• While working law enforcement activities at La Su An Wildlife Area, Putnam County Wildlife Officer Jason Porinchok contacted two anglers who had just finished fishing and were preparing to leave the area. Porinchok asked the men how they did, to which the anglers replied they had each caught a limit. Checking in the boat’s livewell, Porinchok found 20 sunfish. However, special area regulations for La Su An Wildlife Area dictate that only two sunfish eight inches or larger per person, per day, may be kept. As Porinchok started measuring the fish, he discovered 13 of the 20 sunfish were eight inches or larger. The fishermen were cited for their violations and nine of the fish were held as evidence. Each paid a $46 fine and $82.50 in court costs in Bryan Municipal Court.
• In July, Paulding County Wildlife Officer Michael Ohlrich was checking fishermen at the boat ramp on Lake La Su An in Williams County. After a great day of catching sunfish, one of the anglers steered his boat toward the dock. As he approached the boat ramp, the fisherman jumped into the shallow water while holding onto his boat. Unfortunately, he lost his footing and fell, causing his shoulder to dislocate. An ambulance was called. Shortly thereafter, the Williams County EMS arrived and transported the fisherman to the hospital for his injuries. A special “thank you” goes out to several bystanders who were quick to assist in getting the fisherman out of the water.
Northeast Ohio – Wildlife District 3
• During an early July morning, Mahoning County Wildlife Officer Tom Frank observed five individuals exit a vehicle that was parked along the causeway at Berlin Lake. He watched as four of them pushed a section of a boat dock into the water and place what appeared to be over a dozen beer cans on top of the “floating bar.” The fifth member of the group sat along the shore and watched as the others swam in the lake. At approximately 2:30 a.m., the group returned to shore. Unfortunately, they failed to bring any beer cans back. Upon further investigation, it was discovered they sank the cans in the lake. All four individuals were issued a summons for litter and paid a total of $680 in fines and court costs. They were also ordered to complete 20 hours of community service collecting litter.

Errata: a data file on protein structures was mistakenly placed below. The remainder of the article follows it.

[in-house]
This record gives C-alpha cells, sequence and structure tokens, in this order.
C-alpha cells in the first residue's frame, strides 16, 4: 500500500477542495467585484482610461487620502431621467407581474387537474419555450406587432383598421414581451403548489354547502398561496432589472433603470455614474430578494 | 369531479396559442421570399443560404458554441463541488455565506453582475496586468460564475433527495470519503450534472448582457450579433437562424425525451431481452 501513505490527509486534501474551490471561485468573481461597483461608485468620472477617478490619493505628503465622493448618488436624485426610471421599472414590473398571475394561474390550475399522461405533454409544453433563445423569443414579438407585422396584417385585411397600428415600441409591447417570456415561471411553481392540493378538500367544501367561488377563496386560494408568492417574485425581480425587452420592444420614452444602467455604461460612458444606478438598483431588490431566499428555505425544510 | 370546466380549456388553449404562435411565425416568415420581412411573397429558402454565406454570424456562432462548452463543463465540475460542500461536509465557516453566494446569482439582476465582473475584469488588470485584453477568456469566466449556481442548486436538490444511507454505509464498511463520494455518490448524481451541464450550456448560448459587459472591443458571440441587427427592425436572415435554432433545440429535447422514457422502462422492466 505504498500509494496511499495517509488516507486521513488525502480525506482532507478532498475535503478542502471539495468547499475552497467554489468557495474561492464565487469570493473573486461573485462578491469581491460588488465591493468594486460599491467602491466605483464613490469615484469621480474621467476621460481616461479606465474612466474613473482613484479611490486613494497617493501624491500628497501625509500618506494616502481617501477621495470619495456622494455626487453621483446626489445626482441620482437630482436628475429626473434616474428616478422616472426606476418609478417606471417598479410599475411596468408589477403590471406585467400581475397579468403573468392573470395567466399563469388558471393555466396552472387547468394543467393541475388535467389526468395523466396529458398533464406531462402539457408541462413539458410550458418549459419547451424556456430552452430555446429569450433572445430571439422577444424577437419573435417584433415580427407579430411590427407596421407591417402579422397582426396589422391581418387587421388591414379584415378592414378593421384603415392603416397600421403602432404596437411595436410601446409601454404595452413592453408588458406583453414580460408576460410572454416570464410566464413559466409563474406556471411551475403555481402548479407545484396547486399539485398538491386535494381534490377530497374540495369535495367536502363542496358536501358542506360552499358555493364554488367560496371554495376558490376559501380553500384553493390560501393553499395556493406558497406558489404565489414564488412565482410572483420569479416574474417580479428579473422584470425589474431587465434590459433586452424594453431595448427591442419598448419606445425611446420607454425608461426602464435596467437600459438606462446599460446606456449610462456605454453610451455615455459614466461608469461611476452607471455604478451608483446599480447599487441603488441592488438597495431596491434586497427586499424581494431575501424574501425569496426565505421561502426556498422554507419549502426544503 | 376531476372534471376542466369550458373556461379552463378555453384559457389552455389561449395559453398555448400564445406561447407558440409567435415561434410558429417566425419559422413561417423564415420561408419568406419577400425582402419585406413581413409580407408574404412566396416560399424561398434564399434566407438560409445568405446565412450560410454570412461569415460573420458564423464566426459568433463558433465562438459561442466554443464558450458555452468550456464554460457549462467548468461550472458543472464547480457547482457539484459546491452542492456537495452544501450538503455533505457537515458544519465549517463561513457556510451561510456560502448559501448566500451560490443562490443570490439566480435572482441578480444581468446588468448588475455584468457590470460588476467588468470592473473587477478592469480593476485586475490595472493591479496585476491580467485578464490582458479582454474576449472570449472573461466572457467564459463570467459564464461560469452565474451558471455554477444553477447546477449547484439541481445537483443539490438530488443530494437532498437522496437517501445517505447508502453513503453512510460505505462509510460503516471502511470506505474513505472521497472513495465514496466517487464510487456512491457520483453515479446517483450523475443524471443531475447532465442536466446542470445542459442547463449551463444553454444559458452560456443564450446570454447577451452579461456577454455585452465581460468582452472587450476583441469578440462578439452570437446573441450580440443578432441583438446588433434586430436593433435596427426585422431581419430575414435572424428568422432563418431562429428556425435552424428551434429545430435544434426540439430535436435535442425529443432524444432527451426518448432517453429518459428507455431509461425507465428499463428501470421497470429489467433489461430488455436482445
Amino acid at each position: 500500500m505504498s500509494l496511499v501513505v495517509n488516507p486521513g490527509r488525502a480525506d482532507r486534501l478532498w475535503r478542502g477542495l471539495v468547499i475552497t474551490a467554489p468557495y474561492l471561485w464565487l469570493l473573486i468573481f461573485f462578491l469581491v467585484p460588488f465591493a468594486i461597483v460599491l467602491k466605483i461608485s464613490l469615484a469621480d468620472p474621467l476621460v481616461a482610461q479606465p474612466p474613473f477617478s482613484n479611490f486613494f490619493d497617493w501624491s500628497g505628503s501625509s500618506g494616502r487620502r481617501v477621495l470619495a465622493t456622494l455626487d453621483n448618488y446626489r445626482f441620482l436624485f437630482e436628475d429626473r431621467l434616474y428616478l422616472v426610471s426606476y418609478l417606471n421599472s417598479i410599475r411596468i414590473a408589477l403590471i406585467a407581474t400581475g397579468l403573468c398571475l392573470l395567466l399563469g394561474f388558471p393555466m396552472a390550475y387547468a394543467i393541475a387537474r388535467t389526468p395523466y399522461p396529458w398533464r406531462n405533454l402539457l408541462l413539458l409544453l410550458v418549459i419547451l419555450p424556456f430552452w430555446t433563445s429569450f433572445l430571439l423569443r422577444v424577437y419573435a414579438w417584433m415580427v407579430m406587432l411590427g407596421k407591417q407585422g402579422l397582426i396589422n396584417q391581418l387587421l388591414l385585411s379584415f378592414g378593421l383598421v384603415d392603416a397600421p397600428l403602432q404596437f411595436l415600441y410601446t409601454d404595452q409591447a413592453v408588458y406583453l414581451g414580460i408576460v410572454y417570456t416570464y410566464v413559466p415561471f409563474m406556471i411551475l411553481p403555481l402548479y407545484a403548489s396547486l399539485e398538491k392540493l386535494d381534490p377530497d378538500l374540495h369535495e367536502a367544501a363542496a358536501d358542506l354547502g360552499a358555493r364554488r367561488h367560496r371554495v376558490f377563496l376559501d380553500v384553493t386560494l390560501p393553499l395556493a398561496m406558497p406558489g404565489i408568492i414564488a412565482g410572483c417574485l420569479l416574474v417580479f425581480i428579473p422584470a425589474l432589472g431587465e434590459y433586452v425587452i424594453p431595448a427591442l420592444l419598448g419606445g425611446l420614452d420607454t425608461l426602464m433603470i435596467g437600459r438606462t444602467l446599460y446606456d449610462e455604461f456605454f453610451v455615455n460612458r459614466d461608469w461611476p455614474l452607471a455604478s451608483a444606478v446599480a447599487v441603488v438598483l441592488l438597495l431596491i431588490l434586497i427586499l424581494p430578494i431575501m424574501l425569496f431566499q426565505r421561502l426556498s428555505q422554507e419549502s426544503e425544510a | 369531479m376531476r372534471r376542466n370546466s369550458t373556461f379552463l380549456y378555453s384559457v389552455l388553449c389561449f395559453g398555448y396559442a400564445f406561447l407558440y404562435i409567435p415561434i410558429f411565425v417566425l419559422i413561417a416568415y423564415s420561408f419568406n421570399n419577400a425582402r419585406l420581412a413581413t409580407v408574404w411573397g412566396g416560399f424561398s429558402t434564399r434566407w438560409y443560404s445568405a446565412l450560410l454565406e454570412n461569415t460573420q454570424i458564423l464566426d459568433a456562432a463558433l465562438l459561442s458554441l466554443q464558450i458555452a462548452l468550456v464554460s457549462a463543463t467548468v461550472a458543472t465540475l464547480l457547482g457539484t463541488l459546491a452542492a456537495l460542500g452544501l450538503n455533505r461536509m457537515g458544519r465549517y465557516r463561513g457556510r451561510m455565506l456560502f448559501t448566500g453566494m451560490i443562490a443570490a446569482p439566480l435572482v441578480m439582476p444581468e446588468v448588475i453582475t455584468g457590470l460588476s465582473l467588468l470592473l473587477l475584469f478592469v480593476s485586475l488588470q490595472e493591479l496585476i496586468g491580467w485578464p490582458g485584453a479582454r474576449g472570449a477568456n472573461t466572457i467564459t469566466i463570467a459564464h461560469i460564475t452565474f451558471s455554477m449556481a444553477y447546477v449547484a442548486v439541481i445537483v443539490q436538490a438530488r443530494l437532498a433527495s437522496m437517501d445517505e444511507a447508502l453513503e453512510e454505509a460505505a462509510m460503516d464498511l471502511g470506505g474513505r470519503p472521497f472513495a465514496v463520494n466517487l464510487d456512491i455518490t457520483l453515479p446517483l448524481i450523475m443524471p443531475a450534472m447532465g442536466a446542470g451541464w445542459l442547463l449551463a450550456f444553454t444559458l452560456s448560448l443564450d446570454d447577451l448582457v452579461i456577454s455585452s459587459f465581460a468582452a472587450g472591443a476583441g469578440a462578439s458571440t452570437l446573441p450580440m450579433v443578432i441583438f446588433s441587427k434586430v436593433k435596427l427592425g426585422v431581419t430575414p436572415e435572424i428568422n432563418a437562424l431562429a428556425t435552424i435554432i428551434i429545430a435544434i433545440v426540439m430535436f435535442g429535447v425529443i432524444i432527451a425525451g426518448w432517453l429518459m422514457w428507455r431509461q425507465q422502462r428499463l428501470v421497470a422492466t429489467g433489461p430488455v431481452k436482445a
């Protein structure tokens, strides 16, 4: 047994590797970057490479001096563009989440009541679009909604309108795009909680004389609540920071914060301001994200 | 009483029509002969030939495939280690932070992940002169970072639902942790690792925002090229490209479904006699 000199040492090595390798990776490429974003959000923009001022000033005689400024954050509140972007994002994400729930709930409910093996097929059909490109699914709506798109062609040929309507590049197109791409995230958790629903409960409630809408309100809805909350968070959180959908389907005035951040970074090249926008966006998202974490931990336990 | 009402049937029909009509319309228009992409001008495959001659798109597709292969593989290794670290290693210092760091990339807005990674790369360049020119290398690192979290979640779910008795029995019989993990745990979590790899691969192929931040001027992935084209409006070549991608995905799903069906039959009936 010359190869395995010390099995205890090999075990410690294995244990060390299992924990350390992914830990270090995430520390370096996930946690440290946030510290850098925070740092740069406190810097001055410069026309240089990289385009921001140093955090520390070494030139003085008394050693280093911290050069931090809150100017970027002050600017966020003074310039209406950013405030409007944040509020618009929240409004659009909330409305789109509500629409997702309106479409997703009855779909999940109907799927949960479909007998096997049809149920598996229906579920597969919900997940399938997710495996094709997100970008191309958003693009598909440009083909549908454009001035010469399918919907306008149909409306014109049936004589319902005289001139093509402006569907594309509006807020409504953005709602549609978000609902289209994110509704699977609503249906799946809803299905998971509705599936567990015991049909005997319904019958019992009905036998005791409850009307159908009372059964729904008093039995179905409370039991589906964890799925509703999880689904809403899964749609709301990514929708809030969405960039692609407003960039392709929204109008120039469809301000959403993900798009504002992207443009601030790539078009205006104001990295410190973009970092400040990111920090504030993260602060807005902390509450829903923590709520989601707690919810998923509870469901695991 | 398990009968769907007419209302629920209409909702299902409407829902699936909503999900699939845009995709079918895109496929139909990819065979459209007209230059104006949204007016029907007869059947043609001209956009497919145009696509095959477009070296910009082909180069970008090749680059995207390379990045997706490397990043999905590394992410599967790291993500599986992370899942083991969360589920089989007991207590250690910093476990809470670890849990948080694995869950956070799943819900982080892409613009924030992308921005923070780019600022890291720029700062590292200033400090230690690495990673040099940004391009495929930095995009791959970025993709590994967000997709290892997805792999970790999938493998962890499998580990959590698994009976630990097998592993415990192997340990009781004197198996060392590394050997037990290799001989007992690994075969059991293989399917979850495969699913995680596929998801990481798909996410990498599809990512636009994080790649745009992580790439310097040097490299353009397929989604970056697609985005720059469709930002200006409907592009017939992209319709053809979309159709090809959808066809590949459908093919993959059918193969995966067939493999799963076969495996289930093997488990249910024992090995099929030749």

• Geauga County Wildlife Officer Scott Denamen, Cuyahoga County Wildlife Officer Jesse Janosik, and Wildlife Investigator Brian Keyser worked a sport fishing law enforcement project on Lake Erie, focusing their efforts on checking angler’s yellow perch bag limits. Although numerous fishermen had complied with the fishing regulations, six men were contacted and in possession of a total of 75 yellow perch over the daily bag limit. Each of them were cited and appeared in Cleveland Municipal Court. The men were convicted and ordered to pay a total of $450 in fines and $1,500 in restitution for the fish.
Southeast Ohio – Wildlife District 4
• After receiving a tip of an individual that was possibly digging ginseng out of season in the Wayne National Forest, Gallia County Wildlife Officer Roy Rucker proceeded to the location and found a car parked along the side of the road. Rucker was able to locate the suspect in the woods and observe him digging something from the ground. Rucker observed the individual for more than 20 minutes before he began to head toward his vehicle. The individual was carrying two burlap bags that appeared to be filled with roots. Rucker made contact with the subject at his vehicle and inquired what he was digging. The individual stated that he was digging cohosh. When Rucker inquired if he had anything else in the bags, the suspect stated that he had a little yellow root. Upon further investigation, Rucker found a bag that contained 50 ginseng roots. The suspect was charged with digging ginseng during the closed season and was order to pay $305 in fines and court costs, and the ginseng and digging device used by the subject was forfeited to the state. The individual was also charged by a national forest officer for digging roots in the Wayne National Forest without a permit, and was ordered to appear in Federal Court in Columbus.